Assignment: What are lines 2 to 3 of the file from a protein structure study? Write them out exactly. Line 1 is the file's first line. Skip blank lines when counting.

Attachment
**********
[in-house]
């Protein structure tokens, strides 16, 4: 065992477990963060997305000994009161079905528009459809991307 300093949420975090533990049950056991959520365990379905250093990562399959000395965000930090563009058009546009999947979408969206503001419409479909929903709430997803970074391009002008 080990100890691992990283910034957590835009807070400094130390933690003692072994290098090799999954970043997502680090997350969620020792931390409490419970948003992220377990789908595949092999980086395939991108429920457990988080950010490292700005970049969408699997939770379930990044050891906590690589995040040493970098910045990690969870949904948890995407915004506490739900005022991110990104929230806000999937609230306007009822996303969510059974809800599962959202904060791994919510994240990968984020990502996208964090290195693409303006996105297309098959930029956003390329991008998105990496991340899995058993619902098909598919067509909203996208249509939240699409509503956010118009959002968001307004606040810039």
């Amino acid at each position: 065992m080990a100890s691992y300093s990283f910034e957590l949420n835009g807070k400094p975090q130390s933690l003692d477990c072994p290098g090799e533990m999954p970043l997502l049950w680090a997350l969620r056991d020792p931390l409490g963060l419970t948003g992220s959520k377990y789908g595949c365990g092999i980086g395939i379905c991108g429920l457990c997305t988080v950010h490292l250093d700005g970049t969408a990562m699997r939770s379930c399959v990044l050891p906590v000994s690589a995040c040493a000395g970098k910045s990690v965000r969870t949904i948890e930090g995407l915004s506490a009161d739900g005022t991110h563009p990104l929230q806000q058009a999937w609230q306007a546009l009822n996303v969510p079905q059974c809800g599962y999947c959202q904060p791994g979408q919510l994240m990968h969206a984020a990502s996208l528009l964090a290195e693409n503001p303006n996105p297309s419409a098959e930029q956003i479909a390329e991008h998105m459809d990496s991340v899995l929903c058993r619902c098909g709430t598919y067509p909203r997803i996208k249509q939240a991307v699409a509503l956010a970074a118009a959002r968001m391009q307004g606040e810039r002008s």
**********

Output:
């Protein structure tokens, strides 16, 4: 065992477990963060997305000994009161079905528009459809991307 300093949420975090533990049950056991959520365990379905250093990562399959000395965000930090563009058009546009999947979408969206503001419409479909929903709430997803970074391009002008 080990100890691992990283910034957590835009807070400094130390933690003692072994290098090799999954970043997502680090997350969620020792931390409490419970948003992220377990789908595949092999980086395939991108429920457990988080950010490292700005970049969408699997939770379930990044050891906590690589995040040493970098910045990690969870949904948890995407915004506490739900005022991110990104929230806000999937609230306007009822996303969510059974809800599962959202904060791994919510994240990968984020990502996208964090290195693409303006996105297309098959930029956003390329991008998105990496991340899995058993619902098909598919067509909203996208249509939240699409509503956010118009959002968001307004606040810039």
């Amino acid at each position: 065992m080990a100890s691992y300093s990283f910034e957590l949420n835009g807070k400094p975090q130390s933690l003692d477990c072994p290098g090799e533990m999954p970043l997502l049950w680090a997350l969620r056991d020792p931390l409490g963060l419970t948003g992220s959520k377990y789908g595949c365990g092999i980086g395939i379905c991108g429920l457990c997305t988080v950010h490292l250093d700005g970049t969408a990562m699997r939770s379930c399959v990044l050891p906590v000994s690589a995040c040493a000395g970098k910045s990690v965000r969870t949904i948890e930090g995407l915004s506490a009161d739900g005022t991110h563009p990104l929230q806000q058009a999937w609230q306007a546009l009822n996303v969510p079905q059974c809800g599962y999947c959202q904060p791994g979408q919510l994240m990968h969206a984020a990502s996208l528009l964090a290195e693409n503001p303006n996105p297309s419409a098959e930029q956003i479909a390329e991008h998105m459809d990496s991340v899995l929903c058993r619902c098909g709430t598919y067509p909203r997803i996208k249509q939240a991307v699409a509503l956010a970074a118009a959002r968001m391009q307004g606040e810039r002008s």